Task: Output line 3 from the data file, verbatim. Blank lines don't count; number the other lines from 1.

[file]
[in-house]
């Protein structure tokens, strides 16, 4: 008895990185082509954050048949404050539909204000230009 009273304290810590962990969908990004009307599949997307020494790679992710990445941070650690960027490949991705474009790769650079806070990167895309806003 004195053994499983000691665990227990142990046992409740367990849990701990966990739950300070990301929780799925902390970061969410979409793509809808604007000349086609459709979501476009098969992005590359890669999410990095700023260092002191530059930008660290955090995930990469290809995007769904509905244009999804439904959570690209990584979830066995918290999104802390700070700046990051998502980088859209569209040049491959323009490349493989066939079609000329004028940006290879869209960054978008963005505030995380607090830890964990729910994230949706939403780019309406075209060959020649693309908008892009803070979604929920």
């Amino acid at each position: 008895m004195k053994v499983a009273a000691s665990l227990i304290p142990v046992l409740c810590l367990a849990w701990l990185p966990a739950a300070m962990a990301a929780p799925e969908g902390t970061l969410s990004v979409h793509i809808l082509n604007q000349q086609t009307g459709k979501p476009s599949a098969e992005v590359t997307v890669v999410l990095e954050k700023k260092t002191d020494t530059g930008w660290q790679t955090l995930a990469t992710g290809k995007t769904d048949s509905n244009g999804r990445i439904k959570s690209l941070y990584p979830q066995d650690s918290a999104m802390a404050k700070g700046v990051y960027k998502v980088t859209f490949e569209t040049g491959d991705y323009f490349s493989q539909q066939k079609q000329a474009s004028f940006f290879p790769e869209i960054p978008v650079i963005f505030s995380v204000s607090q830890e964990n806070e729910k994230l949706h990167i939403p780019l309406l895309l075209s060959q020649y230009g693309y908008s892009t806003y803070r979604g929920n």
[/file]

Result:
């Amino acid at each position: 008895m004195k053994v499983a009273a000691s665990l227990i304290p142990v046992l409740c810590l367990a849990w701990l990185p966990a739950a300070m962990a990301a929780p799925e969908g902390t970061l969410s990004v979409h793509i809808l082509n604007q000349q086609t009307g459709k979501p476009s599949a098969e992005v590359t997307v890669v999410l990095e954050k700023k260092t002191d020494t530059g930008w660290q790679t955090l995930a990469t992710g290809k995007t769904d048949s509905n244009g999804r990445i439904k959570s690209l941070y990584p979830q066995d650690s918290a999104m802390a404050k700070g700046v990051y960027k998502v980088t859209f490949e569209t040049g491959d991705y323009f490349s493989q539909q066939k079609q000329a474009s004028f940006f290879p790769e869209i960054p978008v650079i963005f505030s995380v204000s607090q830890e964990n806070e729910k994230l949706h990167i939403p780019l309406l895309l075209s060959q020649y230009g693309y908008s892009t806003y803070r979604g929920n």